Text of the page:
Summary of Recommendations In relation to the use of archival sources and potential online access to the material covered by this study the recommendations are that: •

The use of ordinary voices and testimonies should be used to contextualise these materials.

Materials should be selected not just by the broadcaster or academic researchers but by people involved.

Broader historical, political and economic contexts need to be established through contextual commentaries and through links to other BBC holdings.

The material needs to be presented within the contexts of the BBC itself. The BBC needs to reflect on its own actions and include information about how programmes were made at the time, technological and editorial constraints and the contested nature of some of these archive materials.

The sensitivities of key communities need to be respected and material should not generalise or patronise audiences.

Archive content users should seek to represent the key issues and debates of the whole period and not just focus on single events or personalities like Orgreave or politicians and miners’ leaders.

Regional material should be included in coverage of national events as it deals more effectively with the social consequences of events and reflects the impact on communities involved.

There should be recognition that much of the material appeared not to represent key events or issues and that there was a lack of representation within the BBC material which might be bridged by other materials and testimonies-particularly those might also illuminate the long term consequences of events for all communities involved.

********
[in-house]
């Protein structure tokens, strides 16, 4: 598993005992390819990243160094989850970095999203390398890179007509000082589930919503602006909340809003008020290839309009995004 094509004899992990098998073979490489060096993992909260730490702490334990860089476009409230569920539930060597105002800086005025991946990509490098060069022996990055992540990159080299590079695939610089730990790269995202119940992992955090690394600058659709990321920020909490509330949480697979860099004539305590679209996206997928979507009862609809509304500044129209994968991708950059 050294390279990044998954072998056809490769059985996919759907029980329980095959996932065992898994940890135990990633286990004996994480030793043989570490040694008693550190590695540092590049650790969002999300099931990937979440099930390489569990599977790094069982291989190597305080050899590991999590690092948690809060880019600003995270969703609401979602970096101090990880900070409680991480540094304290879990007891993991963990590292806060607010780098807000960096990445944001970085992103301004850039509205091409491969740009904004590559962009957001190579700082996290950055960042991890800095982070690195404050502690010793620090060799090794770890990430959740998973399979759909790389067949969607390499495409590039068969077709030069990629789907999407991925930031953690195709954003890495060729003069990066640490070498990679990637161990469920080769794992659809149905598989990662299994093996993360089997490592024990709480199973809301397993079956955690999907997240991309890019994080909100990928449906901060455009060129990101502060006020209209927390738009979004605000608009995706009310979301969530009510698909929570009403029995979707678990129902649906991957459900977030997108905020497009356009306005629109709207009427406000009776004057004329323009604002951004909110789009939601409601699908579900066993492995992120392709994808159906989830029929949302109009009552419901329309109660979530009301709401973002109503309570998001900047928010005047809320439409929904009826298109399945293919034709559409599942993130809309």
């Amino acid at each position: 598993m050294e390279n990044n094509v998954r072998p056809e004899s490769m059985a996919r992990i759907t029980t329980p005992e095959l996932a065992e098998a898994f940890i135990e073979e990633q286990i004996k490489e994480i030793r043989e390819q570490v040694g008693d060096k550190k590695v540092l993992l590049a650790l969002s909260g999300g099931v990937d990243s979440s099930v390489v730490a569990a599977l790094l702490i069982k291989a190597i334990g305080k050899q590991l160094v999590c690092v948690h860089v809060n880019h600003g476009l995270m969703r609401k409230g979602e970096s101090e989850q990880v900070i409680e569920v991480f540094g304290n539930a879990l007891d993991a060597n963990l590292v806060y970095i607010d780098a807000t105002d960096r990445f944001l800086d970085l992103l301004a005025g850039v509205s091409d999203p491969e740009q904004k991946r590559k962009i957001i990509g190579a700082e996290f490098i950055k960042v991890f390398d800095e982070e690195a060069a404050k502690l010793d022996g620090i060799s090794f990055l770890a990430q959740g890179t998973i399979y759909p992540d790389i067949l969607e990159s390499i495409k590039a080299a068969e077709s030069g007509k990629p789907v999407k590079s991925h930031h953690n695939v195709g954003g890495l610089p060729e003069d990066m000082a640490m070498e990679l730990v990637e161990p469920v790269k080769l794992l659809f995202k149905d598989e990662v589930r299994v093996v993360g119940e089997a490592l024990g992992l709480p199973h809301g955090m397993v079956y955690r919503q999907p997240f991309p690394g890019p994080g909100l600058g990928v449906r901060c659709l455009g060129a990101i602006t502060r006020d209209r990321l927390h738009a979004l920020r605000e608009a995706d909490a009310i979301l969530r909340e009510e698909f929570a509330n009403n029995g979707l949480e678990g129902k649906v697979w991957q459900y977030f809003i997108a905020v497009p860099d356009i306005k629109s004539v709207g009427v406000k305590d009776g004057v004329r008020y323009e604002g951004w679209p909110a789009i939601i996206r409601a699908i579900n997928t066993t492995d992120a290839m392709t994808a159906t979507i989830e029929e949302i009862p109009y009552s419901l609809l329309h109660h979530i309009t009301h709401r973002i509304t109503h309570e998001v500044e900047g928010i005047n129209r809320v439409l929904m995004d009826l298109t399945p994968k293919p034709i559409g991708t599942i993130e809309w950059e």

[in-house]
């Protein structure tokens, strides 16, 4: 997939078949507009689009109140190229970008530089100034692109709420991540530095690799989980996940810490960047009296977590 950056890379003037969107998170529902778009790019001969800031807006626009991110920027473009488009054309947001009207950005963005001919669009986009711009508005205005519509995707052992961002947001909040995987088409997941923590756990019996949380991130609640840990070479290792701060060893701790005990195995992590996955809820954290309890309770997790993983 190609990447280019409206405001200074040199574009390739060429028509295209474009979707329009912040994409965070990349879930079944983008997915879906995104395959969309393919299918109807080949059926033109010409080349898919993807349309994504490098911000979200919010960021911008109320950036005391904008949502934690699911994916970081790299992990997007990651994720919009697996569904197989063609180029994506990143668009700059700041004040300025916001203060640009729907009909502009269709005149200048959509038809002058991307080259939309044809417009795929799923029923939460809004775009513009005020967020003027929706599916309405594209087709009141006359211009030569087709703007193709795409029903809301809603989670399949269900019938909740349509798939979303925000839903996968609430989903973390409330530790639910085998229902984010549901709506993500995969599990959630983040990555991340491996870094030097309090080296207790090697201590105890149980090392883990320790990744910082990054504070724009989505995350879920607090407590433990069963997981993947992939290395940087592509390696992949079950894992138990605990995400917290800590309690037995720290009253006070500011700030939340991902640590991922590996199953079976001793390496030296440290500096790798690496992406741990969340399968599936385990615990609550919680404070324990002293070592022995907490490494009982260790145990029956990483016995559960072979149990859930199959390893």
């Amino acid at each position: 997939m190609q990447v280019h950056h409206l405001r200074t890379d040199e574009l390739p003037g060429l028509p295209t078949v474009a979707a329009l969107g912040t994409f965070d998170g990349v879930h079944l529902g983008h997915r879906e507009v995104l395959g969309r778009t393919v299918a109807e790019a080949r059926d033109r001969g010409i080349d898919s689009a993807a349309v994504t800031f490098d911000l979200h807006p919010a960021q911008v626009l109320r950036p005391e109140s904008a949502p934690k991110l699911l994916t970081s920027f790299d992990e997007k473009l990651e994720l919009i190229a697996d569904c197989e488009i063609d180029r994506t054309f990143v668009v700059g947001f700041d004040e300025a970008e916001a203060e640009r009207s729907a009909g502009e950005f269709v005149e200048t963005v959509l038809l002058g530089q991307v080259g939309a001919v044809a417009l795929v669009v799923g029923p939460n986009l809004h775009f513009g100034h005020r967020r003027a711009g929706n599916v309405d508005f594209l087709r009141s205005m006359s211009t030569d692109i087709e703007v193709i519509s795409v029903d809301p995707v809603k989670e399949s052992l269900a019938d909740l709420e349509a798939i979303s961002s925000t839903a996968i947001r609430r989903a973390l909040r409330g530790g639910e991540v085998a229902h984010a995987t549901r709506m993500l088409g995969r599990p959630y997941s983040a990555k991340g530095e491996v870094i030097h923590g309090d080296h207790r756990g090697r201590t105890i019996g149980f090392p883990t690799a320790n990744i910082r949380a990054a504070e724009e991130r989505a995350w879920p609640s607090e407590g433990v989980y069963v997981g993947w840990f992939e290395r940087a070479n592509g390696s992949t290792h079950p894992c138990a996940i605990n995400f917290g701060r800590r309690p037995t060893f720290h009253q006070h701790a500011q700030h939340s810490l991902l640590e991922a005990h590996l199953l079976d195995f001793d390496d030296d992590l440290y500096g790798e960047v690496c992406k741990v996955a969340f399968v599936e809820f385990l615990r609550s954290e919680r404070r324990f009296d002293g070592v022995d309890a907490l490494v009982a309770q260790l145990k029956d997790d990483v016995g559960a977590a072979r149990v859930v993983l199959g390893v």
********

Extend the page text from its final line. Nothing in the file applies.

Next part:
That the BBC should develop forums in which the broader role and usage of archival sources can be discussed which will allow for strategies to be developed for the broader roll-out of archival materials.

Some participants raised the prospect of editing or collating their own histories drawn from this material and public (not-for-profit) activities should be considered by the BBC as a means of allowing interactivity with their materials.


Outside of the usual producer-guidelines issues deemed sensitive or contested should, wherever possible, be discussed with constituent communities via community leaders and organisations.

Neglected or marginalised audiences need specific encouragement to engage with these materials to enhance archival holdings and to register obvious areas of mis/under-representation.

On-line activities need to be linked to other areas of BBC activity, especially through regional networks.

Conclusion Greg Dyke’s16 landmark commitment to open up the archive seems more and more like an achievable reality through the development of initiatives both targeting the public and programme makers. The initial steps must of economic prudence, intellectual and logistical necessity, be selective and targeted. But they demonstrate the huge potential of the archive as a key repository of the nation’s memory, broadcasting history, and as a means of re-engaging with events and personalities which shape our collective identities. In many respects the ‘archive’- its holdings, time capsules of memory, editorial policy and prevailing representational attitudesneeds public interpretation and engagement. That interpretive element has traditionally been the task of the programme makers, web providers and academics who make use of this rich resource. All act, to some degree, on behalf of the licence payer. The next step is to examine ways in which this stakeholder group can become part of the interpretive process and how the archive can ultimately become accessible to all.


Greg Dyke’s speech at the Edinburgh International Television Festival Sunday 24 August 2003. Available at “The BBC probably has the best television library in the world. For many years we have had an obligation to make our archive available to the public, it was even in the terms of the last charter. But what have we done about it? Well, you all know the problem. Up until now, this huge resource has remained locked up, inaccessible to the public because there hasn't been an effective mechanism for distribution. But the digital revolution and broadband are changing all that. For the first time, there is an easy and affordable way of making this treasure trove of BBC content available to all.”